It’s a staple of the detective montage on TV and in movies: an investigator takes a suspect’s trash, dumps it on a table and starts going to town. Often the results pay off handsomely: On a Columbo called episode “Agenda For Murder,” for instance, Columbo solves the case by stealing some gum from the murder’s garbage can and then by matching the murderer’s bite marks on a piece of cheese with teeth marks on that gum. In Sue Grafton’s I Is For Innocent, her detective, Kinsey Millhone, figures out an equally ridiculous murder weapon while digging through the victim’s garbage: a pastry baked with poisonous mushrooms.

Read the rest of the article HERE.

Saturday, March 19, 2016

Authors and their Cats: Lilian Jackson Braun

Happy Caturday! What better author to highlight today than Lilian Jackson Braun, author of the Cat Who series. Be sure to scroll down and see both photos.

Thursday, March 17, 2016

RT Reviewers Choice and Career Achievement Awards

Romantic Times announced the winners of the 2015 RT Reviewers Choice and Career Achievement Awards in several categories. For all the categories, go HERE.

In Career Achievement: 
Historical Mystery: Rhys Bowen
Mystery: Janet Evanovich
Romantic Suspense: Carla Neggers

The winners in mystery-related categories are:

Wednesday, March 16, 2016

Cartoon of the Day: Keyboard Shortcuts

HT: Jane Burfield

2016 Dove Award: Janet Rudolph

I usually don't share information about myself on Mystery Fanfare, but  since I try to report all awards, I wanted to let you know how excited, honored, and humbled I am to receive this award from my academic peers.


Janet Rudolph receives the 2016 George N. Dove Award for Contributions to the Study of Mystery and Crime Fiction 

Janet Rudolph, founder of Mystery Readers International, has been selected to receive the 2016 Dove Award. The honor is bestowed for outstanding contributions to the serious study of mystery, detective, and crime fiction by the Mystery and Detective Fiction Area of the Popular Culture Association. The award is named for George N. Dove, one of the area’s early members, a past president of the Popular Culture Association, and author of outstanding presentations, articles, and books on detective fiction, especially the police procedural.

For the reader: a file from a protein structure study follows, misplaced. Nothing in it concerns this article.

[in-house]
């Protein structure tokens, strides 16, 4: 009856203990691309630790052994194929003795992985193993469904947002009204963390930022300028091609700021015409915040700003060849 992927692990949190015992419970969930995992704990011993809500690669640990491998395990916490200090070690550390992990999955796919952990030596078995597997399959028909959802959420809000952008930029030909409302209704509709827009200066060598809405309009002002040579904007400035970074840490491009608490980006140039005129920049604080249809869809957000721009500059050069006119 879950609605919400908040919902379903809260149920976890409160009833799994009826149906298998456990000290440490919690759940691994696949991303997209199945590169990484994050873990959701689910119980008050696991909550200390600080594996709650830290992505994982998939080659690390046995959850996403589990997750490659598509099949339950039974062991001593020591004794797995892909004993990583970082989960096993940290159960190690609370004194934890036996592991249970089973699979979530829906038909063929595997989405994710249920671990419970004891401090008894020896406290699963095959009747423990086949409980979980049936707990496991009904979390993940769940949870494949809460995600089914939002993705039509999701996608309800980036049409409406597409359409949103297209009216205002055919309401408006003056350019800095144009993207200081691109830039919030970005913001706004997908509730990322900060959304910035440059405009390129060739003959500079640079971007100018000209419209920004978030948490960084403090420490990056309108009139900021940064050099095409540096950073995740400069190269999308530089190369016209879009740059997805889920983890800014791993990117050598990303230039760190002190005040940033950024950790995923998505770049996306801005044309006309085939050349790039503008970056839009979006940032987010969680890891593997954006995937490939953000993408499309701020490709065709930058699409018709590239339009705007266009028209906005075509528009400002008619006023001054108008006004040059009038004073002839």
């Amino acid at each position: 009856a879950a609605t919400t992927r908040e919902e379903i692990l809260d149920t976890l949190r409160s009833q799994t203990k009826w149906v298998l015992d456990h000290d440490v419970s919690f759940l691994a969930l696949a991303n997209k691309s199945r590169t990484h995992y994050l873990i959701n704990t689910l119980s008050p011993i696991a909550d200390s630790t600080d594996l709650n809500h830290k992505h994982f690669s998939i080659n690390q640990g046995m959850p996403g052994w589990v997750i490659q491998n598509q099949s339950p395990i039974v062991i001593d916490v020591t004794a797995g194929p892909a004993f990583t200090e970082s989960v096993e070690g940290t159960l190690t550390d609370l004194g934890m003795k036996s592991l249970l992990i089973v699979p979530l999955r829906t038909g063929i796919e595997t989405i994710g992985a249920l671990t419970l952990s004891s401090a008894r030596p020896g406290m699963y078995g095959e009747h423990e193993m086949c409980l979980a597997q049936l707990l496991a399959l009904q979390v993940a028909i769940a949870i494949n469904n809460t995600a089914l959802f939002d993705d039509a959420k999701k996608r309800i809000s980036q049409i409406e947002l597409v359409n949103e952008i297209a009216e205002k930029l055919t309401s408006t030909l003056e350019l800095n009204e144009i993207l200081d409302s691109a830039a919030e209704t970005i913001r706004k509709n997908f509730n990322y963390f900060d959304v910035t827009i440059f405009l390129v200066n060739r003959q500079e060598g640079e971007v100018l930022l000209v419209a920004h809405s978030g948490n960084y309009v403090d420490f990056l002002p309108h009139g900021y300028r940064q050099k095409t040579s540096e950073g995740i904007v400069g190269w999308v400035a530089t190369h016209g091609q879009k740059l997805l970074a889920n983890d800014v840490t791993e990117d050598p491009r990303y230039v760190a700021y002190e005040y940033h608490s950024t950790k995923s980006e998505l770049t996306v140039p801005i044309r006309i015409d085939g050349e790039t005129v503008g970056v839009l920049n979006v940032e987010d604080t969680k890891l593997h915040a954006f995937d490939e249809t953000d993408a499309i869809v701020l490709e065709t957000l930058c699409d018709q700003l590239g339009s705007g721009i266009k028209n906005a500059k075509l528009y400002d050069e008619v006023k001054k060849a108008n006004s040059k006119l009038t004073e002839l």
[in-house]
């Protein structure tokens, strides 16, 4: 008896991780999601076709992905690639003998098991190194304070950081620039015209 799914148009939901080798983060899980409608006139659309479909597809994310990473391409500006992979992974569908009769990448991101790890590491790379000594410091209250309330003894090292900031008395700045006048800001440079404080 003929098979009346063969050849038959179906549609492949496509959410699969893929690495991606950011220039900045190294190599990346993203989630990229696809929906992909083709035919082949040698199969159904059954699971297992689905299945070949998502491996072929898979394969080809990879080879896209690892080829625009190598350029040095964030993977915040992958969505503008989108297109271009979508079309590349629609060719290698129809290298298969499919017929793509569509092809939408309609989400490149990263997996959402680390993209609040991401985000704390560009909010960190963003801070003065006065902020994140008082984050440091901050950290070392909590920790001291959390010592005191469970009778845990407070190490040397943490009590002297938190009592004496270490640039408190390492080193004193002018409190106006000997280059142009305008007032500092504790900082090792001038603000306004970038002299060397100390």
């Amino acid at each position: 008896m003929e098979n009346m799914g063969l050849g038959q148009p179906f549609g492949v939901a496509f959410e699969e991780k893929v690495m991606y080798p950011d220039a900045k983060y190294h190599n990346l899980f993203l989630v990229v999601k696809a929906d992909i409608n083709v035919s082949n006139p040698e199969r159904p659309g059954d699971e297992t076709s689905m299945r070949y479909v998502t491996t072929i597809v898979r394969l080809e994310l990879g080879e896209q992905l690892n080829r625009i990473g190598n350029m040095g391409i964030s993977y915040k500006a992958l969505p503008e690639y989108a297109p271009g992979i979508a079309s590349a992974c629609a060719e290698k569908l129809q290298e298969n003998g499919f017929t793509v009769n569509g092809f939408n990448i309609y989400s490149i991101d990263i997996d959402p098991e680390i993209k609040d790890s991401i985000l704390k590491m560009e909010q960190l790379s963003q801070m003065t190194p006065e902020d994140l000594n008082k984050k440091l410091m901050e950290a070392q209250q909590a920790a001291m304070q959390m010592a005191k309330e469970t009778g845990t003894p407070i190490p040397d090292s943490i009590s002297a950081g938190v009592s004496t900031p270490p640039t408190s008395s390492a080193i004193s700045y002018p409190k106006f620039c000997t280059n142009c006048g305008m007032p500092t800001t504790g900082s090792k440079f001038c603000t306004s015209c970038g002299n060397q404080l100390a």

The 2016 award recognizes Rudolph’s wide-ranging activities promoting the love of mystery and crime fiction, starting with her founding of Mystery Readers International, “the largest mystery fan/reader organization in the world,” which is open to every segment of the mystery-loving population, from readers and writers to editors, publishers, and critics. Other opportunities for mysterious encounters include, among others, the Mystery Readers Journal, which Rudolph edits and which is published four times a year; monthly Literary Salons with well-known crime writers in her own home in Berkeley, CA; and two blogs: Mystery Fanfare, which includes news, cartoons, and Rudolph’s views on mystery-related topics, and Dying for Chocolate, which features chocolate-related topics along with tie-ins to relevant mystery concerns. MRI is also known for sponsoring the annual Macavity Awards, for which members nominate and vote for books and short stories in several categories, and Rudolph’s website is a general resource for mystery lovers, with lists of mystery bookstores, mystery periodicals, and reading groups.

In addition to all of her work with Mystery Readers International, Rudolph is also one of the founders of Left Coast Crime, an annual convention of mystery readers, fans, and writers, 26 years ago and serves on the National Board. She also serves on the International Board of Bouchercon, the World Mystery Convention.

As a popularizer of all things mystery-related, Janet Rudolph promotes not only the serious study of mystery and detective fiction, but also the pure enjoyment of the genre in many different forms.

The 2016 Dove Award will be announced at the Mystery and Detective Fiction Area meeting on March 25 during the PCA/ACA annual conference in Seattle (March 21-25, 2016).

Past recipients include Elizabeth Foxwell, H.R.F. Keating, P.D. James, Douglas Greene, and Frankie Y. Bailey.

Tuesday, March 15, 2016

Barry Award Nominations 2016

Barry Awards 2016 Shortlists from Deadly Pleasures Magazine. Winners will be announced at Bouchercon New Orleans. Congratulations to all

Best Novel 
C. J. Box, BADLANDS (Minotaur)
John Connolly, A SONG OF SHADOWS (Emily Bestler/Atria)
Owen Laukkanen, THE STOLEN ONES (Putnam)
Michael Robotham, LIFE OR DEATH (Mulholland)
Jeff Siger, DEVIL OF DELPHI (Poisoned Pen Press)
Don Winslow, THE CARTEL (Knopf)

Best First Novel 
John A. Connell, RUINS OF WAR (Berkley)
Glen Erik Hamilton, PAST CRIMES (Morrow)